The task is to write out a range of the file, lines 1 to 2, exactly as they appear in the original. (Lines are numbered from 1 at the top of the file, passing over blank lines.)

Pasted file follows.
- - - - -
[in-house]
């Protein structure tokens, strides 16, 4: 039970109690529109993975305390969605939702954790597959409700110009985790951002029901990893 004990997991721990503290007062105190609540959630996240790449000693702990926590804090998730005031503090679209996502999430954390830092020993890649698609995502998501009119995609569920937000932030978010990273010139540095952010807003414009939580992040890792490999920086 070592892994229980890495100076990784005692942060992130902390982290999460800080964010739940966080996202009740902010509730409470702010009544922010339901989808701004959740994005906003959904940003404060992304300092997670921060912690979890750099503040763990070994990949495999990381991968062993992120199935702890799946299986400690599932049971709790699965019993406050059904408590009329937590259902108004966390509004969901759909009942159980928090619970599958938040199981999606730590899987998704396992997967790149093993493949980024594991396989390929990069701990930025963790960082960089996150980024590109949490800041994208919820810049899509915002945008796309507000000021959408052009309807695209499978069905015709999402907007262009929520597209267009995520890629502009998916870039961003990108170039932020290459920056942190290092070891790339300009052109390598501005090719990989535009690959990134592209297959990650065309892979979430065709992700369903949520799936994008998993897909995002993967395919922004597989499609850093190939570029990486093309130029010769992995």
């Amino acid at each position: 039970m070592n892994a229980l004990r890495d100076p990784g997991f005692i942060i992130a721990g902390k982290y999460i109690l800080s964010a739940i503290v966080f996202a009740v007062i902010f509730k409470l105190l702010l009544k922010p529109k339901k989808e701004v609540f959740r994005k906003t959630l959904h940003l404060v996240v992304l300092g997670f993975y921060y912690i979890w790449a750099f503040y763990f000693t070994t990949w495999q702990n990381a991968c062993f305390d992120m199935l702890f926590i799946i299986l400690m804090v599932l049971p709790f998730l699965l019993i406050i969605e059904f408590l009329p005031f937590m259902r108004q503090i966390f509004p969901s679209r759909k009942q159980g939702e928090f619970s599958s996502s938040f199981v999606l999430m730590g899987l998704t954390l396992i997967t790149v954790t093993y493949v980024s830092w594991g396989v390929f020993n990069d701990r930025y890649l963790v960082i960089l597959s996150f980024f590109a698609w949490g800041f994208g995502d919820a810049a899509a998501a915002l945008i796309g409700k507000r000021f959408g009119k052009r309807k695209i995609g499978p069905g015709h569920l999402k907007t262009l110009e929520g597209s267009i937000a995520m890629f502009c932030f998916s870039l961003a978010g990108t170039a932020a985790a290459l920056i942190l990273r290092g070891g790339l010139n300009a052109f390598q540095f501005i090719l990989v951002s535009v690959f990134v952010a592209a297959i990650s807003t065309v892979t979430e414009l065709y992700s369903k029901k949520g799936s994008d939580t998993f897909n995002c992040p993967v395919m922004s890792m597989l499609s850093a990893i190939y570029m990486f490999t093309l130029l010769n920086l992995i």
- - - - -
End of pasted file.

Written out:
[in-house]
């Protein structure tokens, strides 16, 4: 039970109690529109993975305390969605939702954790597959409700110009985790951002029901990893 004990997991721990503290007062105190609540959630996240790449000693702990926590804090998730005031503090679209996502999430954390830092020993890649698609995502998501009119995609569920937000932030978010990273010139540095952010807003414009939580992040890792490999920086 070592892994229980890495100076990784005692942060992130902390982290999460800080964010739940966080996202009740902010509730409470702010009544922010339901989808701004959740994005906003959904940003404060992304300092997670921060912690979890750099503040763990070994990949495999990381991968062993992120199935702890799946299986400690599932049971709790699965019993406050059904408590009329937590259902108004966390509004969901759909009942159980928090619970599958938040199981999606730590899987998704396992997967790149093993493949980024594991396989390929990069701990930025963790960082960089996150980024590109949490800041994208919820810049899509915002945008796309507000000021959408052009309807695209499978069905015709999402907007262009929520597209267009995520890629502009998916870039961003990108170039932020290459920056942190290092070891790339300009052109390598501005090719990989535009690959990134592209297959990650065309892979979430065709992700369903949520799936994008998993897909995002993967395919922004597989499609850093190939570029990486093309130029010769992995």